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A Kim Jong-Il Production

The Extraordinary True Story of a Kidnapped Filmmaker, His Star Actress, and a Young Dictator's Rise to Power

This book can be downloaded and read in Apple Books on your Mac or iOS device.


Before becoming the world’s most notorious dictator, Kim Jong-Il ran North Korea’s Ministry for Propaganda and its film studios. Conceiving every movie made, he acted as producer and screenwriter. Despite this control, he was underwhelmed by the available talent and took drastic steps, ordering the kidnapping of Choi Eun-Hee (Madam Choi)—South Korea’s most famous actress—and her ex-husband Shin Sang-Ok, the country’s most famous filmmaker.Madam Choi vanished first. When Shin went to Hong Kong to investigate, he was attacked and woke up wrapped in plastic sheeting aboard a ship bound for North Korea. Madam Choi lived in isolated luxury, allowed only to attend the Dear Leader’s dinner parties. Shin, meanwhile, tried to escape, was sent to prison camp, and "re-educated." After four years he cracked, pledging loyalty. Reunited with Choi at the first party he attends, it is announced that the couple will remarry and act as the Dear Leader’s film advisors. Together they made seven films, in the process gaining Kim Jong-Il’s trust. While pretending to research a film in Vienna, they flee to the U.S. embassy and are swept to safety.A nonfiction thriller packed with tension, passion, and politics, author Paul Fischer's A Kim Jong-Il Production offers a rare glimpse into a secretive world, illuminating a fascinating chapter of North Korea’s history that helps explain how it became the hermetically sealed, intensely stage-managed country it remains today.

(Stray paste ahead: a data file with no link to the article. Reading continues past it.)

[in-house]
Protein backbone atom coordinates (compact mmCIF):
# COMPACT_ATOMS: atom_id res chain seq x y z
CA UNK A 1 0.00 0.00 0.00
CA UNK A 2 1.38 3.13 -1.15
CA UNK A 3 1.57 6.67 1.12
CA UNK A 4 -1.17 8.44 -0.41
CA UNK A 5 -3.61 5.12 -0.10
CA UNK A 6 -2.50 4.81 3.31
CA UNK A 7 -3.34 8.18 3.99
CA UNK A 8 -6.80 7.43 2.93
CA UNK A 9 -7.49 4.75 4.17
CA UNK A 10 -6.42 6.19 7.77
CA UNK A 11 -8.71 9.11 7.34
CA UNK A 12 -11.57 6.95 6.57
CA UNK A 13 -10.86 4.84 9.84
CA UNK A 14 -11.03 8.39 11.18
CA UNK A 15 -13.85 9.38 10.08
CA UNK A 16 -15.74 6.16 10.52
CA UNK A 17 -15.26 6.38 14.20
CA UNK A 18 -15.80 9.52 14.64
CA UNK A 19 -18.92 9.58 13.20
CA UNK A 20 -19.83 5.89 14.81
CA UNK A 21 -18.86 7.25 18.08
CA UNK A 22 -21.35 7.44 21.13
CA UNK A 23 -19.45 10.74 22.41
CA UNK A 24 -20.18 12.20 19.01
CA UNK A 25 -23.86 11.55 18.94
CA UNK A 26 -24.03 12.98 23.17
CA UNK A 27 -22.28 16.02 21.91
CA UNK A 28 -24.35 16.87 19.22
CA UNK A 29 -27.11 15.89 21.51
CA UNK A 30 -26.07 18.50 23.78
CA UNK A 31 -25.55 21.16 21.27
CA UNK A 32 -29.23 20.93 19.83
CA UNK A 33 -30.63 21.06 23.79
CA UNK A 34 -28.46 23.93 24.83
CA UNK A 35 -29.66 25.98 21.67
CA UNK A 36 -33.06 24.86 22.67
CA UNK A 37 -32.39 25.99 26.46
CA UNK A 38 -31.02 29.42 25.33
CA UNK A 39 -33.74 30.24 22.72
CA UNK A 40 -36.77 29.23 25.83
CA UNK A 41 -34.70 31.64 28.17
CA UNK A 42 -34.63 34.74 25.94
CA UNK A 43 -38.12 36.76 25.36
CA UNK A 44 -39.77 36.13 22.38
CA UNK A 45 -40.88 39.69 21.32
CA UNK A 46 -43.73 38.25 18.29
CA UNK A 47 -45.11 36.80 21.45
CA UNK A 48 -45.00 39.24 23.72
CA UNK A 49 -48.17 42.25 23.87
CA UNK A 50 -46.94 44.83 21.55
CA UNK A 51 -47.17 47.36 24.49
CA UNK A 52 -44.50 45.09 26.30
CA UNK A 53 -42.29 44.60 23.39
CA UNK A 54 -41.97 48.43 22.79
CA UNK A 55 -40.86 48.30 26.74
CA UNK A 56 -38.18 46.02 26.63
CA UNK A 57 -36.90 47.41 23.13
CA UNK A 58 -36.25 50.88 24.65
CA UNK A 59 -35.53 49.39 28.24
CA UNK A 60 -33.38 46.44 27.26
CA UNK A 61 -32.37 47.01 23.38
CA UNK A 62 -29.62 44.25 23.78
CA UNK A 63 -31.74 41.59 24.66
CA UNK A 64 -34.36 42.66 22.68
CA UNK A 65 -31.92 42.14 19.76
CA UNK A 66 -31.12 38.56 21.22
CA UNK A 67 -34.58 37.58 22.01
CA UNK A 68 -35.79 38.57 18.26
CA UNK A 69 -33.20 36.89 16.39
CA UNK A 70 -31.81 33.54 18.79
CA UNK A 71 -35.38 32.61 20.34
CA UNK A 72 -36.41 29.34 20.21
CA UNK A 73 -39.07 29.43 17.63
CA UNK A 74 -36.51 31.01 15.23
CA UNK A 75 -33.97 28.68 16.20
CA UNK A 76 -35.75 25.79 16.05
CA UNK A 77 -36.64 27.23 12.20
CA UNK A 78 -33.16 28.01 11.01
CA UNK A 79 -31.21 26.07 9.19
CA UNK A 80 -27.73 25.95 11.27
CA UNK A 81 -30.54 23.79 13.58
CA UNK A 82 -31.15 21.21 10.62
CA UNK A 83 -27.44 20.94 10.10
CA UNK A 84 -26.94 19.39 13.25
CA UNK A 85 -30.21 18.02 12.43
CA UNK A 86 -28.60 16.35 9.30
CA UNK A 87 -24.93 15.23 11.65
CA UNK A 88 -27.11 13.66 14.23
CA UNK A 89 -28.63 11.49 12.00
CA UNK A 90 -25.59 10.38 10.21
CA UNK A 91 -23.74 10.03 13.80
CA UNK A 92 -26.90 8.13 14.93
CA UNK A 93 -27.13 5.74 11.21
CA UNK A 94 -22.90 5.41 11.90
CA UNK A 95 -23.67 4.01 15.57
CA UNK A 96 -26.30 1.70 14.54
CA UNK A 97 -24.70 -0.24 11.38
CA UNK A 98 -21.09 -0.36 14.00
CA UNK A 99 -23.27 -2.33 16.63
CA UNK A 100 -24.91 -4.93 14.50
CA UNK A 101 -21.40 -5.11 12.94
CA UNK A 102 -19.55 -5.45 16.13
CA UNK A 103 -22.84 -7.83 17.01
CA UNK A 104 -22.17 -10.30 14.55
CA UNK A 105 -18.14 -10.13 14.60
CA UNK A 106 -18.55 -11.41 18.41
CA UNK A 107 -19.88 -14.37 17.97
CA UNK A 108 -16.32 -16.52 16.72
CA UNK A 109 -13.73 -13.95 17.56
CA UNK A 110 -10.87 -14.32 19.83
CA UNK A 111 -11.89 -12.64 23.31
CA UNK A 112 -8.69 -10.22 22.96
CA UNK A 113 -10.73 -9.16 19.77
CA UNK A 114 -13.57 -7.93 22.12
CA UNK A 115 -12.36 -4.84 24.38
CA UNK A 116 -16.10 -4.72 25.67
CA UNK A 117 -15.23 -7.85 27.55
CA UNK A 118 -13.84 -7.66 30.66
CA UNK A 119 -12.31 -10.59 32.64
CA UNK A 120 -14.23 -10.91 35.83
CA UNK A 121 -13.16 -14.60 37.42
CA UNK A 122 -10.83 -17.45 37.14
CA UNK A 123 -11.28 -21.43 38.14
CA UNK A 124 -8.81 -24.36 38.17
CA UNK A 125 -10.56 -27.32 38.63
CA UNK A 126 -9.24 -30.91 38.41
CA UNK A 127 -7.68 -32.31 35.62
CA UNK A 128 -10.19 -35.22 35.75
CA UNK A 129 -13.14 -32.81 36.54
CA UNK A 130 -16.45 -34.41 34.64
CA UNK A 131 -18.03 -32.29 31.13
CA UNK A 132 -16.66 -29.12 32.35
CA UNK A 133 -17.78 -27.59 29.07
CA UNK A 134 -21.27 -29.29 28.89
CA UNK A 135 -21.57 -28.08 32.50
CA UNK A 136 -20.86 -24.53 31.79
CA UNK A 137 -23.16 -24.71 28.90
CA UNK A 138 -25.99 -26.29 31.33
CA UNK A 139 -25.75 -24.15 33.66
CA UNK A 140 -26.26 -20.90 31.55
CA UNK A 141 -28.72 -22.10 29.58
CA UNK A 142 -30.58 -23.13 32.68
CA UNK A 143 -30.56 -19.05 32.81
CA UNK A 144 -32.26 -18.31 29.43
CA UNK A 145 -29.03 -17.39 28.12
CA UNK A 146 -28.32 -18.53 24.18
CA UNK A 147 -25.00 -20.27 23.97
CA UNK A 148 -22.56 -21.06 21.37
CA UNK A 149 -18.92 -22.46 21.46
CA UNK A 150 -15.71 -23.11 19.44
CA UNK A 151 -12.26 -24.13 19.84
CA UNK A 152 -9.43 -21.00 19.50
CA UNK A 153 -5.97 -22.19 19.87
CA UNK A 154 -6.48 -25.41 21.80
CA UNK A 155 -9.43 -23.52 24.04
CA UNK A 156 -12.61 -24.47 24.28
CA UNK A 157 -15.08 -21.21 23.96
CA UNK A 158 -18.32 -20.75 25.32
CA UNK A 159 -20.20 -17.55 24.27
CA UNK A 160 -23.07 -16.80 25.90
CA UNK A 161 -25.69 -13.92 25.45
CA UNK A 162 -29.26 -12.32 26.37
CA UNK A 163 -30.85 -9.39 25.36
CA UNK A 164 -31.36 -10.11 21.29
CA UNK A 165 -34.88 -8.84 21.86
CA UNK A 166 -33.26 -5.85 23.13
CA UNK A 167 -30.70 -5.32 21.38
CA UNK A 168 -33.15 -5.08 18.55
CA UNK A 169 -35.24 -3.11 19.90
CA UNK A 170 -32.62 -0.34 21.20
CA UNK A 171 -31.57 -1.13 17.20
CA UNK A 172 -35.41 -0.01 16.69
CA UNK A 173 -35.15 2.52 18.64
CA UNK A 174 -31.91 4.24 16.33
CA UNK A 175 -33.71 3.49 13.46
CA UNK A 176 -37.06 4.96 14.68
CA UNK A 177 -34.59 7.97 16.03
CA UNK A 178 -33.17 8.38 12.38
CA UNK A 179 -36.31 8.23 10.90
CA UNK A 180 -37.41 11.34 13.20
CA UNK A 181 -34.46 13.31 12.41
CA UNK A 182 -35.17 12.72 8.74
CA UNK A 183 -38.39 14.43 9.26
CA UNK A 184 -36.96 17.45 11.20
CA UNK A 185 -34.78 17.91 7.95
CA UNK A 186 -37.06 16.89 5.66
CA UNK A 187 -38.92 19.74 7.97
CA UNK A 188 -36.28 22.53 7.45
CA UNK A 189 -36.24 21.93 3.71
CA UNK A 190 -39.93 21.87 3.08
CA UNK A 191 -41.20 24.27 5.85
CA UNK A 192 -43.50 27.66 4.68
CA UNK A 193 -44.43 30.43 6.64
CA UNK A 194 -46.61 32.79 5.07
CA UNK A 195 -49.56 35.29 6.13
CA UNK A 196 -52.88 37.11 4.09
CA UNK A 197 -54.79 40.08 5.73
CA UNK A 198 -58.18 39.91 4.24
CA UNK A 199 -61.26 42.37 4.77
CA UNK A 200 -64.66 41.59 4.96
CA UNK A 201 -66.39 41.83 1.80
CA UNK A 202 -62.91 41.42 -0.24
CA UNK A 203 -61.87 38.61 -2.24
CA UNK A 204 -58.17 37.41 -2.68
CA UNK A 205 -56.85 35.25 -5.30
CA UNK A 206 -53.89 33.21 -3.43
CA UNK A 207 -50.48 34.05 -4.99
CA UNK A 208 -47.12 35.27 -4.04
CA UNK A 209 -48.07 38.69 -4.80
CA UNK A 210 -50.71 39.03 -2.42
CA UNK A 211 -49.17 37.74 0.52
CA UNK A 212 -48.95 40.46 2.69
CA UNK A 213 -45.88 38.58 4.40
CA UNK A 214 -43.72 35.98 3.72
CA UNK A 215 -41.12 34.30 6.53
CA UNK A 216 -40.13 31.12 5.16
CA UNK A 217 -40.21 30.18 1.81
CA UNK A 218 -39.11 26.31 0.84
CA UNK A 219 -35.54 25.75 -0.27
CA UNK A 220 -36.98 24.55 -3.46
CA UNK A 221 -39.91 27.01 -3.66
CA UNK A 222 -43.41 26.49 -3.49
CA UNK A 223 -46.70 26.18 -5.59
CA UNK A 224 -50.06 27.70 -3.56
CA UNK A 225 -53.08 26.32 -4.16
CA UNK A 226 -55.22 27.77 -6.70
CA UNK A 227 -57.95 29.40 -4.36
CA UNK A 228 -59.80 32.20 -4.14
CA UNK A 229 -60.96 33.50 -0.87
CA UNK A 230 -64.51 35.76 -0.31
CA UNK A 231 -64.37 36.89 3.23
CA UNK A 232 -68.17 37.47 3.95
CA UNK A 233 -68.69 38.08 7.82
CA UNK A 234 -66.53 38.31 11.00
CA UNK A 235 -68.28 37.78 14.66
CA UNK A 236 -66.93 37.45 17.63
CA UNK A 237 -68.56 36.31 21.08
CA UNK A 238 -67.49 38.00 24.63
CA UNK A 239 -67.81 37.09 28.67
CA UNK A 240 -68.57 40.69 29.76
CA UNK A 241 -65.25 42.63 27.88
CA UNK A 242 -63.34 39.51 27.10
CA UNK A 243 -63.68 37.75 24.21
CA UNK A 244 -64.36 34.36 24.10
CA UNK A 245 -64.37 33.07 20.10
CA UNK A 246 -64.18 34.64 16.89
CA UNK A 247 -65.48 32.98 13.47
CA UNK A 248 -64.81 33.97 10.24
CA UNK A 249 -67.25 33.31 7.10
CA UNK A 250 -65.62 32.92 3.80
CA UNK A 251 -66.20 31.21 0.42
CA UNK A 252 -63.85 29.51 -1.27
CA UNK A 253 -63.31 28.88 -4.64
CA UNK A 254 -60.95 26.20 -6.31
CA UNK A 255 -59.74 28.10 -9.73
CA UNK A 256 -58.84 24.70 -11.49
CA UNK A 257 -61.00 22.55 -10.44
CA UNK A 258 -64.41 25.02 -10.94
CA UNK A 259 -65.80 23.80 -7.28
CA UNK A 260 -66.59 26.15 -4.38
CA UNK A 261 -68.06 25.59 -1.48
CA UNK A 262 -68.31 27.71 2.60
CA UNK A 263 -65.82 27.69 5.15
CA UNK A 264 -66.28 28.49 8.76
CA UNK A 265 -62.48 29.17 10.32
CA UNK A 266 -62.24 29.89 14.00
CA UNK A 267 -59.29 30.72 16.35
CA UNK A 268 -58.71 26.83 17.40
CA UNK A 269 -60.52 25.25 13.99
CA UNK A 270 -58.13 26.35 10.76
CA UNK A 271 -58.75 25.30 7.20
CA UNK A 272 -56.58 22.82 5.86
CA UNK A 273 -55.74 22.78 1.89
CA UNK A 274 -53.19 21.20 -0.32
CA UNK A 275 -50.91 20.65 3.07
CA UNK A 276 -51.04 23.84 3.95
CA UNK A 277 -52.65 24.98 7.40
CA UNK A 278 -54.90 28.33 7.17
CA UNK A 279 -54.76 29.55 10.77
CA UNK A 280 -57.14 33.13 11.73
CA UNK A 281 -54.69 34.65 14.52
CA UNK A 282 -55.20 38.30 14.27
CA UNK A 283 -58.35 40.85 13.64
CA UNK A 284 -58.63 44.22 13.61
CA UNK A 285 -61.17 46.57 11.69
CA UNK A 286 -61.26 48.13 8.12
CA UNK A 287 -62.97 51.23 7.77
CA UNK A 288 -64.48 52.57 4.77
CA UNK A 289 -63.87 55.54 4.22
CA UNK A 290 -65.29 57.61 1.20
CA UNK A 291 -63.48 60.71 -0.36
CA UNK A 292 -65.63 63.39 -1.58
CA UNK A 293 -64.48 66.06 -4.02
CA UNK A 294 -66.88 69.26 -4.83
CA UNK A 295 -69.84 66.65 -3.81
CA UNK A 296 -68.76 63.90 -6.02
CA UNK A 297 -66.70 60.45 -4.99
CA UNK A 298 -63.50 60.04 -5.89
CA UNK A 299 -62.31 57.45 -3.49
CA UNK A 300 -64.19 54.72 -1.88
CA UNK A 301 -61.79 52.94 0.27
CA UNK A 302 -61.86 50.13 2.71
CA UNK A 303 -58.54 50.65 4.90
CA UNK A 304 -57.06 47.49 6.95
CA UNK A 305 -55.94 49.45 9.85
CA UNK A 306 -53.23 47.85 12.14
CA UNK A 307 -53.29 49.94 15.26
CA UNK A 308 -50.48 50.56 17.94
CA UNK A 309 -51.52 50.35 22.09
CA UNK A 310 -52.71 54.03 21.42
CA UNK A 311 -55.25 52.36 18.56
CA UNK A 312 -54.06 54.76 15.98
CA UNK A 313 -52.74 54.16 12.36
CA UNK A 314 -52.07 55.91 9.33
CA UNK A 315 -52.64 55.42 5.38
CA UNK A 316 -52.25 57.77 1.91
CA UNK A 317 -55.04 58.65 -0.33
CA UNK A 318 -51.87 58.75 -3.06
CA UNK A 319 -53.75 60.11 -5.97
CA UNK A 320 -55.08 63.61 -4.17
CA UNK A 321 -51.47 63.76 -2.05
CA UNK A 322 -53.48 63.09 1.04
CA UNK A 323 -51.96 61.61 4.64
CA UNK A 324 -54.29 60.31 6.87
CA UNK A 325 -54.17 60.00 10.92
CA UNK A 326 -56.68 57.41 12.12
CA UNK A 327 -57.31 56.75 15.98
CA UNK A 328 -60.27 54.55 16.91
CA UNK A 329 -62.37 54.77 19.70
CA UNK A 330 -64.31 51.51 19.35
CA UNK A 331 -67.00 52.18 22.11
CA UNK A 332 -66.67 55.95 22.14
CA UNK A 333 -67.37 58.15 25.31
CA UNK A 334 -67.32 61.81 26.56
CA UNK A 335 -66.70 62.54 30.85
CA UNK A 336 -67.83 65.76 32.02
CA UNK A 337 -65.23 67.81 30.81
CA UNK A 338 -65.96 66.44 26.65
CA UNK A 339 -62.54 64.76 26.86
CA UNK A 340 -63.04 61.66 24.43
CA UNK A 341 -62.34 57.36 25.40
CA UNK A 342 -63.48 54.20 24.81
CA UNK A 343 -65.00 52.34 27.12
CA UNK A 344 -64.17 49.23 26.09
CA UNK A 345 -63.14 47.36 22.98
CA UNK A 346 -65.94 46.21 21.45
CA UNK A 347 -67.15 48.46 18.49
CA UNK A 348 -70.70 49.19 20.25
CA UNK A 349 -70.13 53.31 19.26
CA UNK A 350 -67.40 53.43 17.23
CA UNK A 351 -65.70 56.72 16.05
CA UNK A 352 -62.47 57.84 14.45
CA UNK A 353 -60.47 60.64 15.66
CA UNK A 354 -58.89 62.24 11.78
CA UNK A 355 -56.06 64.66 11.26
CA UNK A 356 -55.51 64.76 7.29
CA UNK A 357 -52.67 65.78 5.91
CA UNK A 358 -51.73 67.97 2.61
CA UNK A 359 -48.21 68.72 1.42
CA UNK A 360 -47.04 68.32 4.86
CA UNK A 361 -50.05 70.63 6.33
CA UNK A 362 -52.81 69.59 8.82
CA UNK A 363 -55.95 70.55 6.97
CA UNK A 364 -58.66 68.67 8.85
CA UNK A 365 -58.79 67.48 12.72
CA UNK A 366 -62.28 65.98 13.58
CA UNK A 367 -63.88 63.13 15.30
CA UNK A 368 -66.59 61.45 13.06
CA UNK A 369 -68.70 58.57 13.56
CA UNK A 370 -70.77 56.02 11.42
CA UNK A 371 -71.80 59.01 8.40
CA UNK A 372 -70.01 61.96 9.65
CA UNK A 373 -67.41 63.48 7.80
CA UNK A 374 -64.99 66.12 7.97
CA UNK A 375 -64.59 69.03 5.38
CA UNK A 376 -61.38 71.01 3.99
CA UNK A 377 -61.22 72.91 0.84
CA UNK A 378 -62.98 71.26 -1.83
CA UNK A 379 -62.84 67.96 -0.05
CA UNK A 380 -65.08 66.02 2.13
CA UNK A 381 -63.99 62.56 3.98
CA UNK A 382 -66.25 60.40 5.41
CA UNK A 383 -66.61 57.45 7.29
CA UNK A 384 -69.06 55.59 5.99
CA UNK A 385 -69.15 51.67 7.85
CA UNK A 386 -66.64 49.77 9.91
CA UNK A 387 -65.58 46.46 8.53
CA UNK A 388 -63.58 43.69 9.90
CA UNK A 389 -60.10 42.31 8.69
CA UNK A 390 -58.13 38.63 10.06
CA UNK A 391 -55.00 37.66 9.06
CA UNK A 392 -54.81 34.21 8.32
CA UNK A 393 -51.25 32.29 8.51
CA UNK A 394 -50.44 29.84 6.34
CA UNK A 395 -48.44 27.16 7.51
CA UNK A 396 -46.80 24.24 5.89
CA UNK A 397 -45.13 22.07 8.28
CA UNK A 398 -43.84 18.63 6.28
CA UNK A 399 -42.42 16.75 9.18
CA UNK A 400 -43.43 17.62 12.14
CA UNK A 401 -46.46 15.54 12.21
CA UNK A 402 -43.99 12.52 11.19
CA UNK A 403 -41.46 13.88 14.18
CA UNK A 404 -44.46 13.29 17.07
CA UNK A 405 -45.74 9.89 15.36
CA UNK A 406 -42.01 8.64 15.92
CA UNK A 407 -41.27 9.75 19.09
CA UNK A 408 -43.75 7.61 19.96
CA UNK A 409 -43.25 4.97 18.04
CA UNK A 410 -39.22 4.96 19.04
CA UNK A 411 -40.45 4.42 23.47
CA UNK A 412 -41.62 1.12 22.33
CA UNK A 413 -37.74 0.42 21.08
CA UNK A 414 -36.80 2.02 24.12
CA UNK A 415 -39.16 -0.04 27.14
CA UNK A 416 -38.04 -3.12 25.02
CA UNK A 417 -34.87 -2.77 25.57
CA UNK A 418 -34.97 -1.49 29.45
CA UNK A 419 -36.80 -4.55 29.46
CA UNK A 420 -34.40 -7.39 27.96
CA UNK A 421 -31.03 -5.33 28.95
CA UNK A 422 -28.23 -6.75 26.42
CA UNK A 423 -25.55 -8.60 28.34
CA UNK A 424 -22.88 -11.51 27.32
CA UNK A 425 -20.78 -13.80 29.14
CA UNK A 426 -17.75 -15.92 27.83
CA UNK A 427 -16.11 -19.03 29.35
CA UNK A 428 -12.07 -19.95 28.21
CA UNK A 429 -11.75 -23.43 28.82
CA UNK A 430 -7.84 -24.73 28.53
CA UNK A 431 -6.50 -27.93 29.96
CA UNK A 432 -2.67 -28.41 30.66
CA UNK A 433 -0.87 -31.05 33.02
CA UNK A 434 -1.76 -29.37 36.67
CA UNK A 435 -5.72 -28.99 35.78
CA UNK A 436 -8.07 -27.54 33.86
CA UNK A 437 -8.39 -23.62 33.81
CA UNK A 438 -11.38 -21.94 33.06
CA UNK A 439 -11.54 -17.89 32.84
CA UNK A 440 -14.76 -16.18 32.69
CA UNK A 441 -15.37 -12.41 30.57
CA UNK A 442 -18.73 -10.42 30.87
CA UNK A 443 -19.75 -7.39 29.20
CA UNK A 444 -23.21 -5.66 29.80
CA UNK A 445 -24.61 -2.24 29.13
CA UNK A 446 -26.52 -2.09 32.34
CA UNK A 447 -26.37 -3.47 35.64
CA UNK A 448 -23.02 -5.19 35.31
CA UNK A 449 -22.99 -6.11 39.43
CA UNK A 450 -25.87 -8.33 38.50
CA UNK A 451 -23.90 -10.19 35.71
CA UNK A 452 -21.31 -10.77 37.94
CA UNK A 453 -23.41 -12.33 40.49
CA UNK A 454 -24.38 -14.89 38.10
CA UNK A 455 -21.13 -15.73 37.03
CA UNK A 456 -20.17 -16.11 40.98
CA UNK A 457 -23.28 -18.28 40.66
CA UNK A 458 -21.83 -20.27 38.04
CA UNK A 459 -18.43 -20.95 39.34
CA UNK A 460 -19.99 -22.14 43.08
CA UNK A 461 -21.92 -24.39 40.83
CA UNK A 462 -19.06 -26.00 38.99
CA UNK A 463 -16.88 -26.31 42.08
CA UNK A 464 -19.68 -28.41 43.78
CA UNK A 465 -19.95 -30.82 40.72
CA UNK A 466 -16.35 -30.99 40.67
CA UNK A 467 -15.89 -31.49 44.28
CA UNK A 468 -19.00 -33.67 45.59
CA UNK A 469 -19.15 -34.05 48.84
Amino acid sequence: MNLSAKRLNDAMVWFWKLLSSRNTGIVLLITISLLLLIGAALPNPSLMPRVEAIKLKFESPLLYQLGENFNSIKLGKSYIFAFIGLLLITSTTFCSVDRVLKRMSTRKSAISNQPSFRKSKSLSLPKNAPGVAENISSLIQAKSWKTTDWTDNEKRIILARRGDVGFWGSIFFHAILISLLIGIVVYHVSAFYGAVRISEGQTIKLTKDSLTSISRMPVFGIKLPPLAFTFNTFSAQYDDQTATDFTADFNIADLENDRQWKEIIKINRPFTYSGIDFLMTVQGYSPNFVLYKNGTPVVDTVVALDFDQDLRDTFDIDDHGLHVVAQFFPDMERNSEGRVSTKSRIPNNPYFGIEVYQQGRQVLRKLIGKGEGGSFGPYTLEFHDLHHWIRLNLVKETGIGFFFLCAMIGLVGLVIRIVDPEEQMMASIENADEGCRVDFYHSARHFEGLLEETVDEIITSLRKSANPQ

From Publishers Weekly

Dec 22, 2014 – North Korea is a nightmarish movie theater without an exit in this gripping true-life thriller. Fischer, a documentary filmmaker, recounts the 1977 78 abductions of South Korea's leading director, Shin Sang-Ok, and his ex-wife, the movie star Choi Eun-Hee. The two were abducted on the orders of North Korea's movie-obsessed crown prince Kim Jong-Il, who wanted them to upgrade the government's wooden propaganda films with pizzazz and higher production values. The story combines harrowing hardships Choi endured house arrest and constant Kafkaesque "reeducation" exercises; Shin was starved and tortured in prison after escape attempts with dizzying reversals of fortune as the couple are rehabilitated to make hit films under Kim's sponsorship and later plot a nerve-racking flight to the West. In Fischer's vivid close-up, Kim emerges as "the archetypal film producer" writ monstrous: charming and lordly, basking in parties with Joy Brigade starlets and groveling underlings, full of tasteless visions, and ruthless when crossed. (He ordered a mistress who two-timed him to be shot in front of thousands of spectators, including her husband.) Fischer's entertaining narrative paints an arresting portrait of a North Korean "theater state," forced to enact the demented script of a sociopathic tyrant. Photos.
A Kim Jong-Il Production
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  • $9.99
  • Available on iPhone, iPad, iPod touch, and Mac.
  • Category: Asia
  • Published: Feb 03, 2015
  • Publisher: Flatiron Books
  • Seller: Macmillan
  • Print Length: 368 Pages
  • Language: English
  • Requirements: This book can only be viewed on an iOS device with Apple Books on iOS 12 or later, iBooks 1.5 or later and iOS 4.3.3 or later, or a Mac with iBooks 1.0 or later and OS X 10.9 or later.

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